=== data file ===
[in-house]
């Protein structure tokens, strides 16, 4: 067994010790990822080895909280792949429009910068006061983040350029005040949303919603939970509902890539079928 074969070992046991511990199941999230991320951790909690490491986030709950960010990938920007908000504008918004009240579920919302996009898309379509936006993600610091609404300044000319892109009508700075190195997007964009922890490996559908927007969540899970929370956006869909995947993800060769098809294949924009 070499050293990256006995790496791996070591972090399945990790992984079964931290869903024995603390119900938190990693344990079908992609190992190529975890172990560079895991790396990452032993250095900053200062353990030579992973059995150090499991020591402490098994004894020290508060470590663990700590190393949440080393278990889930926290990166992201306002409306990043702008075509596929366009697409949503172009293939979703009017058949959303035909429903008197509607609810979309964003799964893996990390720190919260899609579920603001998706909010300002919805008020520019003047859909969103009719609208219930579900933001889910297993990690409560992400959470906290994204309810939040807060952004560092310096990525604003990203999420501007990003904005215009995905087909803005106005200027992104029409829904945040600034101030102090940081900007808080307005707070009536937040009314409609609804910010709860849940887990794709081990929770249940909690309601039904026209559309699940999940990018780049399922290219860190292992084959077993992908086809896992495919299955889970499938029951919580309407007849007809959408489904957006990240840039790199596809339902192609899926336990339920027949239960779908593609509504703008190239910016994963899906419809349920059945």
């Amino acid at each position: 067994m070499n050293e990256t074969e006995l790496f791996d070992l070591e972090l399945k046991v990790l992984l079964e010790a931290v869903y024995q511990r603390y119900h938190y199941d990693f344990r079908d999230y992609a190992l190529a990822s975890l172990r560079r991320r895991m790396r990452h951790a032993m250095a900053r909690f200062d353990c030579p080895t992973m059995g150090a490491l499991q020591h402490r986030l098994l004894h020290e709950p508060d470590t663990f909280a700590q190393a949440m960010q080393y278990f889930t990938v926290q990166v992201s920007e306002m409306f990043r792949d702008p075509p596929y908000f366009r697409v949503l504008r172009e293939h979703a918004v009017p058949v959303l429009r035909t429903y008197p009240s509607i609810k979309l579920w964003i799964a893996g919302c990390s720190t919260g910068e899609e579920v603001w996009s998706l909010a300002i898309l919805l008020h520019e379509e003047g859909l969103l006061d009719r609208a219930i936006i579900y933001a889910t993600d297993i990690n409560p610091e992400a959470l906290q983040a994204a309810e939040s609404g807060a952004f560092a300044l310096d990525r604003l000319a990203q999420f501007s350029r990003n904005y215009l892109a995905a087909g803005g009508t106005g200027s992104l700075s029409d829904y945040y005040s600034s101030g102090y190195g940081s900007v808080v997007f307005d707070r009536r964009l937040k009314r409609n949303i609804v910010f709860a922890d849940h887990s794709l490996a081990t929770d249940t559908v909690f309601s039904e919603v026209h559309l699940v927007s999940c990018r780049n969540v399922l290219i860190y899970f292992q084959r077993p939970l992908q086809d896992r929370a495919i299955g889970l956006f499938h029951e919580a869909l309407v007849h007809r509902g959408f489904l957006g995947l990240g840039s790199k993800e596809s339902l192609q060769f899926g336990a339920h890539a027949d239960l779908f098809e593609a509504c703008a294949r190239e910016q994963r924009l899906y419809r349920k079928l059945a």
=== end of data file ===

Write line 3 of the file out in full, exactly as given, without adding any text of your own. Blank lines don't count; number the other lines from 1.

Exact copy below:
């Amino acid at each position: 067994m070499n050293e990256t074969e006995l790496f791996d070992l070591e972090l399945k046991v990790l992984l079964e010790a931290v869903y024995q511990r603390y119900h938190y199941d990693f344990r079908d999230y992609a190992l190529a990822s975890l172990r560079r991320r895991m790396r990452h951790a032993m250095a900053r909690f200062d353990c030579p080895t992973m059995g150090a490491l499991q020591h402490r986030l098994l004894h020290e709950p508060d470590t663990f909280a700590q190393a949440m960010q080393y278990f889930t990938v926290q990166v992201s920007e306002m409306f990043r792949d702008p075509p596929y908000f366009r697409v949503l504008r172009e293939h979703a918004v009017p058949v959303l429009r035909t429903y008197p009240s509607i609810k979309l579920w964003i799964a893996g919302c990390s720190t919260g910068e899609e579920v603001w996009s998706l909010a300002i898309l919805l008020h520019e379509e003047g859909l969103l006061d009719r609208a219930i936006i579900y933001a889910t993600d297993i990690n409560p610091e992400a959470l906290q983040a994204a309810e939040s609404g807060a952004f560092a300044l310096d990525r604003l000319a990203q999420f501007s350029r990003n904005y215009l892109a995905a087909g803005g009508t106005g200027s992104l700075s029409d829904y945040y005040s600034s101030g102090y190195g940081s900007v808080v997007f307005d707070r009536r964009l937040k009314r409609n949303i609804v910010f709860a922890d849940h887990s794709l490996a081990t929770d249940t559908v909690f309601s039904e919603v026209h559309l699940v927007s999940c990018r780049n969540v399922l290219i860190y899970f292992q084959r077993p939970l992908q086809d896992r929370a495919i299955g889970l956006f499938h029951e919580a869909l309407v007849h007809r509902g959408f489904l957006g995947l990240g840039s790199k993800e596809s339902l192609q060769f899926g336990a339920h890539a027949d239960l779908f098809e593609a509504c703008a294949r190239e910016q994963r924009l899906y419809r349920k079928l059945a």